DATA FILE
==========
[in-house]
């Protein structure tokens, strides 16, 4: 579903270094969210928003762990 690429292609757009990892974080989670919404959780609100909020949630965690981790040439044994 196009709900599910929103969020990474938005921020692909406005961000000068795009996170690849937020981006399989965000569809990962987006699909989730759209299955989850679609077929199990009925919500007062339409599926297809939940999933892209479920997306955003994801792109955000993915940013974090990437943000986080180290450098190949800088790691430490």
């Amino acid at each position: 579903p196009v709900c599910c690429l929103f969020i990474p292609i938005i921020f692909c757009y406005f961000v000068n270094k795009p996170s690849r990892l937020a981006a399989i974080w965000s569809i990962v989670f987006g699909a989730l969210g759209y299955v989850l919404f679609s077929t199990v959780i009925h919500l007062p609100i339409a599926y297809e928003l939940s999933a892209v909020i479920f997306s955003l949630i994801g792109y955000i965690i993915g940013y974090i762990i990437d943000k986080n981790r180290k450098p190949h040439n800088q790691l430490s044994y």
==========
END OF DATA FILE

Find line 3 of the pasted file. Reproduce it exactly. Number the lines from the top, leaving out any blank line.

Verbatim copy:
């Amino acid at each position: 579903p196009v709900c599910c690429l929103f969020i990474p292609i938005i921020f692909c757009y406005f961000v000068n270094k795009p996170s690849r990892l937020a981006a399989i974080w965000s569809i990962v989670f987006g699909a989730l969210g759209y299955v989850l919404f679609s077929t199990v959780i009925h919500l007062p609100i339409a599926y297809e928003l939940s999933a892209v909020i479920f997306s955003l949630i994801g792109y955000i965690i993915g940013y974090i762990i990437d943000k986080n981790r180290k450098p190949h040439n800088q790691l430490s044994y």